It’s been a day of severe storm threats, alternating rain and sun, and tornado watches, but after dinner, I heard thunder about the same time that I was getting lightning strike alerts, and checked the Real Time Lightning Map: lots of strikes south of my location, but what looked like increasing activity to the west. I figured I’d give it a shot, and grabbed the camera and tripod and hiked it over to the neighborhood pond, knowing I had little time to spare.
Naturally, I saw one brilliant strike as the shutter was closed, but I waited it out – which hardly gives the right impression, because I didn’t have long to wait.
It was dusk, with a little light still left in the sky, so I was slowly lengthening my exposures from 12 to 30 seconds or so. I was rewarded with this strike, and this is full frame; we can go in a little closer with a tighter crop for better framing:
You can see that the wind and the rain have already roughed up the surface of the pond and all reflections. This exposure gives a decent idea of what I could see without the lightning, and I was watching to see if any beavers might want to get into the shot, though they remained out of sight.
But I could feel the wind picking up and the rain getting stronger – not like a front, but like a cell, gusty and sporadic. And then the wind really started to pick up. I had my hand on the tripod steadying it for this next frame.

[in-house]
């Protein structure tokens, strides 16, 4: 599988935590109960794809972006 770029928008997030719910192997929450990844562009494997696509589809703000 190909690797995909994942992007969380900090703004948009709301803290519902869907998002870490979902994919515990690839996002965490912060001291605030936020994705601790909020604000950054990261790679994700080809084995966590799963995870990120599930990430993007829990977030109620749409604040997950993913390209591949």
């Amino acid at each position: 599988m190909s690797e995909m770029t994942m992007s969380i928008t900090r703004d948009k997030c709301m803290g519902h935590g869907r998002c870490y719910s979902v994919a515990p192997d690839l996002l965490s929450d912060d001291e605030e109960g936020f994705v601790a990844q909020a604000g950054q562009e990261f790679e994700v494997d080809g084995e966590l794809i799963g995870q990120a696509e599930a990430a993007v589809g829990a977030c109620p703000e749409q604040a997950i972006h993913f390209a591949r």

Even as brief as it was, I got the impression it was significantly closer, which the thunder confirmed, and the wind was roaring now. Still not close – several kilometers off – but lightning strikes can be unpredictable and the storm was serious by now. This was the last frame (uncropped at 18mm focal length, by the way,) and I immediately packed it up and headed back, not sure if I’d overstayed my time and wouldn’t be soaked before I got home. As it was, I was a bit damp, but the downpour held off long enough. Meanwhile, the lightning that seemed to be heading right in for a window-rattler died out almost as soon as I got home.
So you know, it was just shy of five minutes between the first and last frames that I shot on this little attempt, a total of 12 frames, which makes it by far the most efficient storm outing yet, even when others have produced better images. I could have thrown a pizza in the oven before I left and been back to take it out on time.